* People trust the opinions of others. Interestingly, people visiting my booth were drawn to the stacks of magazines that had the least number of remaining magazines in them. This indicated that other people found them worthy of being picked up and kept. It also triggered the scarcity/FOMO response. If you are doing one-to-one marketing, find a way to show authority and demonstrate that other people prefer you over your competition. 

* Humans like photos of people. Good photography matters. If there’s a group photo, use captions. Make sure faces are clear and that facial expressions are neutral or positive. I would avoid AI images of people. They can be really funky, at least for now. 

* Design is important. Even people who aren’t printers and designers are suckers for good design. In the split second when someone is deciding whether to pick something up, an eye-catching design can tip the scales in your favor.

* We tend to linger over things that are different – and done well. They like clever (and accurate) crossovers – like an image that spans multiple surfaces in a roll-folded mailer, for example. They like spot gloss and soft touch finishes, and will glide their hands across the page. They like glitter and glitz – but they also love a moody high-contrast art photo printed in black and white. That’s why we test to see what pulls people in. 

* People like to be satisfied when engaging with the piece. They don’t want to be frustrated. You can create immediate appeal by making the piece more user-friendly. A great example is a perfect bound book that lays flat versus having that tight spine that wants to snap closed. 

* White space attracts. Never underestimate the power of white space in your printed material. Out of 24 magazines I showed at my booth space, Popular Issues had one gorgeous, dramatic image, beautiful typography with an intriguing headline, and lots of white space. I think in our chaotic world, people are drawn to print that is simple and beautiful. It’s worth testing, right?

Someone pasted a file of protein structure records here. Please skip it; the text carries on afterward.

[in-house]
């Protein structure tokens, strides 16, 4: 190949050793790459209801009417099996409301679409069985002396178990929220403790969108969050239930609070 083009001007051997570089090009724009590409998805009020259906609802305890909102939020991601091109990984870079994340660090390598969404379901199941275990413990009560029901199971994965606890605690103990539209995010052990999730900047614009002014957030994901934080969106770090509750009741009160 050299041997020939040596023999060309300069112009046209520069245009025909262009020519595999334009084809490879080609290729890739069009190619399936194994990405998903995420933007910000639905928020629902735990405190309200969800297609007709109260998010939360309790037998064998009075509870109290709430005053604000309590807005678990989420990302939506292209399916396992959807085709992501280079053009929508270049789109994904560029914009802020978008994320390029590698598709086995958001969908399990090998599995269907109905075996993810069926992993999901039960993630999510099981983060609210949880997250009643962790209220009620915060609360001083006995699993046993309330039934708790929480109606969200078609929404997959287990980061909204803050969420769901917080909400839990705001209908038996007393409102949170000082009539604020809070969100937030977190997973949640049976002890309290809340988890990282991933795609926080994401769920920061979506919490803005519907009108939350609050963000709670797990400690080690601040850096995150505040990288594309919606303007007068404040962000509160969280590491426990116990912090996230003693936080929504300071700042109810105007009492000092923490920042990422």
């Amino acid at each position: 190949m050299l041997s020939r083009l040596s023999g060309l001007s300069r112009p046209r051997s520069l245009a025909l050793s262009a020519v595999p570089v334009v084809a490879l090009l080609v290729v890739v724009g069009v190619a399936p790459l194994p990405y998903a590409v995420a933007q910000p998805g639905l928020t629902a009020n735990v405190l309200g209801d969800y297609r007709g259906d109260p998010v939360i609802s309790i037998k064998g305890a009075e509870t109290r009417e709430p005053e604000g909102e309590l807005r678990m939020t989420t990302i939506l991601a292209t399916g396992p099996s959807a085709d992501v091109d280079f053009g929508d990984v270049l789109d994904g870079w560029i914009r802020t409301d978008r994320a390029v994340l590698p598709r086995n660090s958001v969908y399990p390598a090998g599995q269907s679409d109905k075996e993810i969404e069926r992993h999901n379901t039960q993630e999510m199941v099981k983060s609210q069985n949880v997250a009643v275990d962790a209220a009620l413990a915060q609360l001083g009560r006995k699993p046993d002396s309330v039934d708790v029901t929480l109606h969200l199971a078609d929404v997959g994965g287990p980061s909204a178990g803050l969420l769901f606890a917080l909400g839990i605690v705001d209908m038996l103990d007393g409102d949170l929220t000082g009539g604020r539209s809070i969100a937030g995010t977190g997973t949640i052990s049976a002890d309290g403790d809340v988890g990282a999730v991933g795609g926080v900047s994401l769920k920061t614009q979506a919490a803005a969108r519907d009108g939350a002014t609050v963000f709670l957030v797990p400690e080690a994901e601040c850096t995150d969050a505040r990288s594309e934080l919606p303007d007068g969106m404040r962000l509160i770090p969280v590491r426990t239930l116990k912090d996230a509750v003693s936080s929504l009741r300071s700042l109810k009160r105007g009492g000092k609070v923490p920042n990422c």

* The heft of the piece sends a powerful signal of credibility when the piece is picked up. For my magazine, I had to keep the total weight under a certain threshold to get my mailing discounts. Sometimes I printed on a 60-pound uncoated book, nice and toothy, and other times I printed on a lighter paper that was calendared. People preferred the heavier issues.

* Finally, there’s color. People love color. Fresh colors catch the eye. Pleasing color prompts people to look closer. Exciting color lures people to look at it again. This is so important because I see stale color combinations that date the piece before it even makes it onto the press. Why do this? Why kill your campaign before it even gets off the ground? Research color trends and hire professional designers. Color is paramount. 

To wrap things up, if you want to find out what draws people to print…….

==> Do research using current, reliable information.

==> Gather data that can be scrutinized in various ways.

==> Conduct surveys that are as unbiased as possible.

==> Document hands-on feedback conducted with real people in real-time.

As you do your own research into what draws people to print, please let me know what you find. It’s fascinating to see our customers evolving in their preferences, and I love seeing printers and marketers being creative with the insight they gather.

Print is naturally attractive, so let’s help it do what it does best! 


Check out last month’s post: How to Attend drupa 2024 Without Leaving Your Desk

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Sandy Hubbard is a Marketing Strategist and Advisor specializing in Print, Media, and B2B Tech. She helps print companies leverage their marketing to stand above the crowd. She founded the #HelpPrintThrive campaign to elevate the reputation of print and celebrate it with people outside our industry. Sandy is also the host of #PrintChat, a weekly global gathering of the industry’s most influential thinkers and leaders. A proud member of Girls Who Print, Sandy was the 2022 recipient of the coveted Girlie Award. Connect with Sandy on LinkedIn.